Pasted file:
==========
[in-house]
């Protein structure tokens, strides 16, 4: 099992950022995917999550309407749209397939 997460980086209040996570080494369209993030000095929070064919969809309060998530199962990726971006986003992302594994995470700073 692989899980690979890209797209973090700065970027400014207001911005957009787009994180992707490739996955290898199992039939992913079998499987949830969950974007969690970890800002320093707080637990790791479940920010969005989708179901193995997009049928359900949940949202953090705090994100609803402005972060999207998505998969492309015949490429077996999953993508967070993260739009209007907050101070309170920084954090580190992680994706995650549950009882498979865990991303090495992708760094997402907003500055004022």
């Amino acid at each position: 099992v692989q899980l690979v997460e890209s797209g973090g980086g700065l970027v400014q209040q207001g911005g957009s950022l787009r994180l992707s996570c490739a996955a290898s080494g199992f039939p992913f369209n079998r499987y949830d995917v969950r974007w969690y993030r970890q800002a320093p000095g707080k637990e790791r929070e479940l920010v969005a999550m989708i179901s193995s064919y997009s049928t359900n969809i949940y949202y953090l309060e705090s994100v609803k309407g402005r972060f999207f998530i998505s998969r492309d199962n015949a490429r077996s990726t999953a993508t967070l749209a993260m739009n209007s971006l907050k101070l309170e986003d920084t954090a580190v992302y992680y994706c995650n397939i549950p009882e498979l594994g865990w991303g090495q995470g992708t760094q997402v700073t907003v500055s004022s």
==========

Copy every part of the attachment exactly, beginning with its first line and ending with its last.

[in-house]
């Protein structure tokens, strides 16, 4: 099992950022995917999550309407749209397939 997460980086209040996570080494369209993030000095929070064919969809309060998530199962990726971006986003992302594994995470700073 692989899980690979890209797209973090700065970027400014207001911005957009787009994180992707490739996955290898199992039939992913079998499987949830969950974007969690970890800002320093707080637990790791479940920010969005989708179901193995997009049928359900949940949202953090705090994100609803402005972060999207998505998969492309015949490429077996999953993508967070993260739009209007907050101070309170920084954090580190992680994706995650549950009882498979865990991303090495992708760094997402907003500055004022």
């Amino acid at each position: 099992v692989q899980l690979v997460e890209s797209g973090g980086g700065l970027v400014q209040q207001g911005g957009s950022l787009r994180l992707s996570c490739a996955a290898s080494g199992f039939p992913f369209n079998r499987y949830d995917v969950r974007w969690y993030r970890q800002a320093p000095g707080k637990e790791r929070e479940l920010v969005a999550m989708i179901s193995s064919y997009s049928t359900n969809i949940y949202y953090l309060e705090s994100v609803k309407g402005r972060f999207f998530i998505s998969r492309d199962n015949a490429r077996s990726t999953a993508t967070l749209a993260m739009n209007s971006l907050k101070l309170e986003d920084t954090a580190v992302y992680y994706c995650n397939i549950p009882e498979l594994g865990w991303g090495q995470g992708t760094q997402v700073t907003v500055s004022s």